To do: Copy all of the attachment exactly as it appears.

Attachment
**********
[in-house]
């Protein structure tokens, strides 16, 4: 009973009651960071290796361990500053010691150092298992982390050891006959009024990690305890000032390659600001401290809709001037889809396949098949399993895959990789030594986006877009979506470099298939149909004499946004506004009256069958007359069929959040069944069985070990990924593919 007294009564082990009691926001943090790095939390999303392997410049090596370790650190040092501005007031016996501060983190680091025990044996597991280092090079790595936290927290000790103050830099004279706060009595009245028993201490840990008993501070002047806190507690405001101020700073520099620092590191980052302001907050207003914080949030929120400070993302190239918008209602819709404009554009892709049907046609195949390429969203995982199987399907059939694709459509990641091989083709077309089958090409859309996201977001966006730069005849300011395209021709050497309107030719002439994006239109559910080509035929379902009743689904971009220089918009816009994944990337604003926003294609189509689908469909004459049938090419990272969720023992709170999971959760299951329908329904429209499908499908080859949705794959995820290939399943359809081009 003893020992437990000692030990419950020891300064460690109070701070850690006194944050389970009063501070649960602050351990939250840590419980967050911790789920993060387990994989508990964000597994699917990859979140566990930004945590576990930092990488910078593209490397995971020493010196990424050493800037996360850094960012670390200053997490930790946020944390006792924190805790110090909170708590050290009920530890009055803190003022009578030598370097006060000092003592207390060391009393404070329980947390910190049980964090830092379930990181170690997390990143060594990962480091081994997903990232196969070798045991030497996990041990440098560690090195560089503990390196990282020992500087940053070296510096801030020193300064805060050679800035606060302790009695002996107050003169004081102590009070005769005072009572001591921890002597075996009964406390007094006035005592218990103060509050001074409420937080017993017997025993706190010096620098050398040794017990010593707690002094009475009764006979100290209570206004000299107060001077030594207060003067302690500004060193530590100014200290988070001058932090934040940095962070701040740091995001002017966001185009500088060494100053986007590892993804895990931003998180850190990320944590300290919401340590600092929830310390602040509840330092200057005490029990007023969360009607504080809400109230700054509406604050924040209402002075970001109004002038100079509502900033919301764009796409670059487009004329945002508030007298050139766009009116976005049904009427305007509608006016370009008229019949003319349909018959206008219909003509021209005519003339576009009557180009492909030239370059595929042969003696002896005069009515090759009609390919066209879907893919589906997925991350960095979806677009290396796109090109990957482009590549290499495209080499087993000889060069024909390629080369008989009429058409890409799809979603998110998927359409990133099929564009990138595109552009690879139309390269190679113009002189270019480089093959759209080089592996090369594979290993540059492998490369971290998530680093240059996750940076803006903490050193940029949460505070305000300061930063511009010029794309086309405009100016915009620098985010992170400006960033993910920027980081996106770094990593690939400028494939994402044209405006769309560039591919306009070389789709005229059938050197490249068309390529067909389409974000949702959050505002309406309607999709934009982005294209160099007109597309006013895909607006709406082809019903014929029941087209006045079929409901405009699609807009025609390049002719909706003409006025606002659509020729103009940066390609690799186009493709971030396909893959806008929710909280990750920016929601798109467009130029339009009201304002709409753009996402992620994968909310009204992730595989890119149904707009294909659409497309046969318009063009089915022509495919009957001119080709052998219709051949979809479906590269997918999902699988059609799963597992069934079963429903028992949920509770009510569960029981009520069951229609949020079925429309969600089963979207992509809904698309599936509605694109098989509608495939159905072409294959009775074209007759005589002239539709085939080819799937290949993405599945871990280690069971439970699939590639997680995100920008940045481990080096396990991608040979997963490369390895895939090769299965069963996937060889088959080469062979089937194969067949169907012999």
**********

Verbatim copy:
[in-house]
């Protein structure tokens, strides 16, 4: 009973009651960071290796361990500053010691150092298992982390050891006959009024990690305890000032390659600001401290809709001037889809396949098949399993895959990789030594986006877009979506470099298939149909004499946004506004009256069958007359069929959040069944069985070990990924593919 007294009564082990009691926001943090790095939390999303392997410049090596370790650190040092501005007031016996501060983190680091025990044996597991280092090079790595936290927290000790103050830099004279706060009595009245028993201490840990008993501070002047806190507690405001101020700073520099620092590191980052302001907050207003914080949030929120400070993302190239918008209602819709404009554009892709049907046609195949390429969203995982199987399907059939694709459509990641091989083709077309089958090409859309996201977001966006730069005849300011395209021709050497309107030719002439994006239109559910080509035929379902009743689904971009220089918009816009994944990337604003926003294609189509689908469909004459049938090419990272969720023992709170999971959760299951329908329904429209499908499908080859949705794959995820290939399943359809081009 003893020992437990000692030990419950020891300064460690109070701070850690006194944050389970009063501070649960602050351990939250840590419980967050911790789920993060387990994989508990964000597994699917990859979140566990930004945590576990930092990488910078593209490397995971020493010196990424050493800037996360850094960012670390200053997490930790946020944390006792924190805790110090909170708590050290009920530890009055803190003022009578030598370097006060000092003592207390060391009393404070329980947390910190049980964090830092379930990181170690997390990143060594990962480091081994997903990232196969070798045991030497996990041990440098560690090195560089503990390196990282020992500087940053070296510096801030020193300064805060050679800035606060302790009695002996107050003169004081102590009070005769005072009572001591921890002597075996009964406390007094006035005592218990103060509050001074409420937080017993017997025993706190010096620098050398040794017990010593707690002094009475009764006979100290209570206004000299107060001077030594207060003067302690500004060193530590100014200290988070001058932090934040940095962070701040740091995001002017966001185009500088060494100053986007590892993804895990931003998180850190990320944590300290919401340590600092929830310390602040509840330092200057005490029990007023969360009607504080809400109230700054509406604050924040209402002075970001109004002038100079509502900033919301764009796409670059487009004329945002508030007298050139766009009116976005049904009427305007509608006016370009008229019949003319349909018959206008219909003509021209005519003339576009009557180009492909030239370059595929042969003696002896005069009515090759009609390919066209879907893919589906997925991350960095979806677009290396796109090109990957482009590549290499495209080499087993000889060069024909390629080369008989009429058409890409799809979603998110998927359409990133099929564009990138595109552009690879139309390269190679113009002189270019480089093959759209080089592996090369594979290993540059492998490369971290998530680093240059996750940076803006903490050193940029949460505070305000300061930063511009010029794309086309405009100016915009620098985010992170400006960033993910920027980081996106770094990593690939400028494939994402044209405006769309560039591919306009070389789709005229059938050197490249068309390529067909389409974000949702959050505002309406309607999709934009982005294209160099007109597309006013895909607006709406082809019903014929029941087209006045079929409901405009699609807009025609390049002719909706003409006025606002659509020729103009940066390609690799186009493709971030396909893959806008929710909280990750920016929601798109467009130029339009009201304002709409753009996402992620994968909310009204992730595989890119149904707009294909659409497309046969318009063009089915022509495919009957001119080709052998219709051949979809479906590269997918999902699988059609799963597992069934079963429903028992949920509770009510569960029981009520069951229609949020079925429309969600089963979207992509809904698309599936509605694109098989509608495939159905072409294959009775074209007759005589002239539709085939080819799937290949993405599945871990280690069971439970699939590639997680995100920008940045481990080096396990991608040979997963490369390895895939090769299965069963996937060889088959080469062979089937194969067949169907012999």